Main article: Non-denominational Muslim
Recent surveys report that large proportions of Muslims in some parts of the world self-identify as "just Muslim", although there is little published analysis available regarding the motivations underlying this response.
The Pew Research Center reports that respondents self-identifying as "just Muslim" make up a majority of Muslims in seven countries (and a plurality in three others), with the highest proportion in Kazakhstan at 74%.
At least one in five Muslims in at least 22 countries self-identify in this way.
Some movements, such as the Druze (see Islam and Druze), Berghouata and Ha-Mim, either emerged from Islam or came to share certain beliefs with Islam and whether each is a separate religion or a sect of Islam is sometimes controversial.
A 2020 demographic study reported that 24.1% of the global population, or 1.8 billion people, are Muslims.
The number of Muslims worldwide increased from 200 million in 1900 to 551 million in 1970, and tripled to 1.6 billion by 2010.
Most estimates indicate that the China has approximately 20 to 30 million Muslims (1.5% to 2% of the population).
Islam is the second largest religion after Christianity in many European countries, and is slowly catching up to that status in the Americas, with between 2,454,000, according to Pew Forum, and approximately 7 million Muslims, according to the Council on American–Islamic Relations (CAIR), in the United States.
Growth rates of Islam in Europe were due primarily to immigration and higher birth rates of Muslims in 2005.
Main article: Islamic culture
It is also controversially used to denote the cultural aspects of traditionally Muslim people.
Finally, "Islamic civilization" may also refer to the aspects of the synthesized culture of the early Caliphates, including that of non-Muslims, sometimes referred to as "".
Main article: Islamic architecture
Perhaps the most important expression of Islamic architecture is that of the mosque.
Varying cultures have an effect on mosque architecture.
For example, North African and Spanish Islamic architecture such as the Great Mosque of Kairouan contain marble and porphyry columns from Roman and Byzantine buildings, while mosques in Indonesia often have multi-tiered roofs from local Javanese styles.
The Ottomans mastered the technique of building vast inner spaces confined by seemingly weightless yet massive domes, and achieving perfect harmony between inner and outer spaces, as well as light and shadow.
Main article: Islamic art
While not condemned in the Quran, making images of human beings and animals is frowned on in many Islamic cultures and connected with laws against idolatry common to all Abrahamic religions, as Abdullaah ibn Mas'ood reported that Muhammad said, "Those who will be most severely punished by Allah on the Day of Resurrection will be the image-makers" (reported by al-Bukhaari).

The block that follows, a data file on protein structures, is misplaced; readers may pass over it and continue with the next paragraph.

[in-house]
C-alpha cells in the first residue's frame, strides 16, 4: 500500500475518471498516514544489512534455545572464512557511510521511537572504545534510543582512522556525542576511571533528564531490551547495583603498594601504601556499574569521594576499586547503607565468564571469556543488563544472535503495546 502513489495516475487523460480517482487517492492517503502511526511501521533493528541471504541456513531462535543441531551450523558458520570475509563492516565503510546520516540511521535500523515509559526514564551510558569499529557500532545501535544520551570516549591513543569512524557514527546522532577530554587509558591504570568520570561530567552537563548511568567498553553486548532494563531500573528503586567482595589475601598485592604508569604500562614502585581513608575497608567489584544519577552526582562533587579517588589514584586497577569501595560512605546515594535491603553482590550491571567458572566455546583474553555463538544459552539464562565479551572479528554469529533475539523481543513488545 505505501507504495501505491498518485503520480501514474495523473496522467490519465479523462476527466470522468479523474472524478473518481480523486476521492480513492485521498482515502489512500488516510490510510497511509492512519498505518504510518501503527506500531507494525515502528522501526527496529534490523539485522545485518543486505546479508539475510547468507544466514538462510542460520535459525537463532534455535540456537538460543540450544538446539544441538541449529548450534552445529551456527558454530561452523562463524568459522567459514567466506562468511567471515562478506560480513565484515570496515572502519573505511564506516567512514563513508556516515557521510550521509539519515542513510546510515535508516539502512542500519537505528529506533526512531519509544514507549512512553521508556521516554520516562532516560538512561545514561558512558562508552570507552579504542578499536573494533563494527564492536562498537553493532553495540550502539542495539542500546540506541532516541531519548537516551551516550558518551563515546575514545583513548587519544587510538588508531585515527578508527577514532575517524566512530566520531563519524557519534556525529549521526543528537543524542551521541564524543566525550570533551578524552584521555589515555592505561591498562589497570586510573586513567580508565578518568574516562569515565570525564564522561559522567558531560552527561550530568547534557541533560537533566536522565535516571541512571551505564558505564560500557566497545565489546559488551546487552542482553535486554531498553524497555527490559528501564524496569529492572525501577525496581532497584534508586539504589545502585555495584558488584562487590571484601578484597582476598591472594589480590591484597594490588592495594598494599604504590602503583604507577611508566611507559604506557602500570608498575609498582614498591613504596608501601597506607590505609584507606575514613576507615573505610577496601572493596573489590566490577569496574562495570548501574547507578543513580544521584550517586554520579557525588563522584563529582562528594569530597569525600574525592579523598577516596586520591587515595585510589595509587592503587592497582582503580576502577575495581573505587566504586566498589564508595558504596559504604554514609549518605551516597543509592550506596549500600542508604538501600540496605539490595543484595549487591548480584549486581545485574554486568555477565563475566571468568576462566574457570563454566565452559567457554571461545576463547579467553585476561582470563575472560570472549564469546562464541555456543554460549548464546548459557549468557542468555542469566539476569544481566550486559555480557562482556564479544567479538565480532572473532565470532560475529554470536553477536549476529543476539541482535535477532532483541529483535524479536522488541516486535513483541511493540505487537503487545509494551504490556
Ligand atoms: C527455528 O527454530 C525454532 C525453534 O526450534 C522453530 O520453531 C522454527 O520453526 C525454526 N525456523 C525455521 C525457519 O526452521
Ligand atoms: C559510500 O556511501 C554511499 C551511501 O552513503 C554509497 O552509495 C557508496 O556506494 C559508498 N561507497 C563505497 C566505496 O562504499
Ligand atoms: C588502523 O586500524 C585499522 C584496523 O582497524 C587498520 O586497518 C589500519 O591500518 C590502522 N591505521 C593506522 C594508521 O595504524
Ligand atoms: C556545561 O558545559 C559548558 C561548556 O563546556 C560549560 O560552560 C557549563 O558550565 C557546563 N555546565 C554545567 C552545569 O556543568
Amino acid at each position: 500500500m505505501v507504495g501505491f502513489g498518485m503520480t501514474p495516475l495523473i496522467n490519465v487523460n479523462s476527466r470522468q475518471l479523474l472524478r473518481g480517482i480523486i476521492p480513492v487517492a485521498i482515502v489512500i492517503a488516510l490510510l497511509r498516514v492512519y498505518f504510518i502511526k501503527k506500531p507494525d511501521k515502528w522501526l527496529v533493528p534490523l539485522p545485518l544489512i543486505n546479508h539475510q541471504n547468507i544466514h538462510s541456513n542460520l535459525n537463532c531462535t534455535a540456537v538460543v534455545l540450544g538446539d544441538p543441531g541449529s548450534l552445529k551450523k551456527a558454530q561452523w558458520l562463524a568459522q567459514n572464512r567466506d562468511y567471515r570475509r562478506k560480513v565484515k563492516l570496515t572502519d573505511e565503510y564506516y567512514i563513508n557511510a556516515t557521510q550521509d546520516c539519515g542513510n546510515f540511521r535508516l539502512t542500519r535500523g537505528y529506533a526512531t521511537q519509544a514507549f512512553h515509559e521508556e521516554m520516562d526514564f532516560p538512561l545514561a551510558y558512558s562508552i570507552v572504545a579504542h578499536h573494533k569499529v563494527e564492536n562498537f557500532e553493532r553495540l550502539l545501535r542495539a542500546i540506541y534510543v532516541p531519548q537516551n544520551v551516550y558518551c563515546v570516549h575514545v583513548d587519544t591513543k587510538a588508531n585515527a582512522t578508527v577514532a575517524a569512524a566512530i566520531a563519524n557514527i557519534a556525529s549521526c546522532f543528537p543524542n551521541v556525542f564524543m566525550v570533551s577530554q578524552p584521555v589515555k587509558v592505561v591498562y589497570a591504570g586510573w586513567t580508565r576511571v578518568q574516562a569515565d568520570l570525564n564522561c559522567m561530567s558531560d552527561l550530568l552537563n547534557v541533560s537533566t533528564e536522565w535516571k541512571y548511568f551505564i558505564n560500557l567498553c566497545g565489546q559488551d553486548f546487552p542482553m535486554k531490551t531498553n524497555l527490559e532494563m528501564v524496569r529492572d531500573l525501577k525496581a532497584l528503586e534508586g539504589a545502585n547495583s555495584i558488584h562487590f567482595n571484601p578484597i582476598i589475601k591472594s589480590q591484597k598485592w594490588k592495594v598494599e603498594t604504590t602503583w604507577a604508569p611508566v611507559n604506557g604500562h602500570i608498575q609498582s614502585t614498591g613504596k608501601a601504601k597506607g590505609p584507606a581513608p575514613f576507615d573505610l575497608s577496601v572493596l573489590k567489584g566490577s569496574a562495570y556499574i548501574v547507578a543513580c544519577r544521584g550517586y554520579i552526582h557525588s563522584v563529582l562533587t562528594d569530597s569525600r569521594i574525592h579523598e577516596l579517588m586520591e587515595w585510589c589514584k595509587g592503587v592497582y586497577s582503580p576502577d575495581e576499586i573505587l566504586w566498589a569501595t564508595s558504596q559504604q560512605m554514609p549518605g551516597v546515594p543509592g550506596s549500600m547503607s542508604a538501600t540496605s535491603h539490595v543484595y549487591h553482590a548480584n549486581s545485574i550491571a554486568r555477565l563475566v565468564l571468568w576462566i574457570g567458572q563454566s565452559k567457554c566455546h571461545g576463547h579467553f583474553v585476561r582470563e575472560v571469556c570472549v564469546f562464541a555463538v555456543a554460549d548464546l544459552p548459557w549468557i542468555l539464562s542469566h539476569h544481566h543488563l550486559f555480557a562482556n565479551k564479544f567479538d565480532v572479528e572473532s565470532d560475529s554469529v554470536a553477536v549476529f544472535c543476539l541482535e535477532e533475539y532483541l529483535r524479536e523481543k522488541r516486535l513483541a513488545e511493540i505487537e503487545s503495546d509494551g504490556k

However, this rule has been interpreted in different ways by different scholars and in different historical periods, and there are examples of paintings of both animals and humans in Mughal, Persian, and Turkish art.
Main article: Islamic music
Main article: Islamic poetry
Main article: Islamic calendar
It is a lunar calendar with days lasting from sunset to sunset.
The most important Islamic festivals are Eid al-Fitr (Arabic: عيد الفطر) on the 1st of Shawwal, marking the end of the fasting month Ramadan, and Eid al-Adha (عيد الأضحى) on the 10th of Dhu al-Hijjah, coinciding with the end of the Hajj (pilgrimage).
Main article: Criticism of Islam
Criticism of Islam has existed since Islam's formative stages.
Issues relating to the authenticity and morality of the Quran, the Islamic holy book, are also discussed by critics.
Islamic salvation optimism and its carnality were criticized by Christian writers.
Islam's sensual descriptions of paradise led many Christians to conclude that Islam was not a spiritual religion.
Although sensual pleasure was also present in early Christianity, as seen in the writings of Irenaeus, the doctrines of the former Manichaean Augustine of Hippo led to the broad repudiation of bodily pleasure in both life and the afterlife.
Here, Muhammad appears in the eighth circle of hell, along with Ali.
Dante does not blame Islam as a whole but accuses Muhammad of schism, by establishing another religion after Christianity.
Other criticisms focus on the question of human rights in modern Muslim-majority countries, and the treatment of women in Islamic law and practice.
Both in his public and personal life, others objected the morality of Muhammad, therefore also the sunnah as a role model.
Main article: Outline of Islam
Credits to the contents of this page go to the authors of the corresponding Wikipedia page: en.wikipedia.org/wiki/Islam.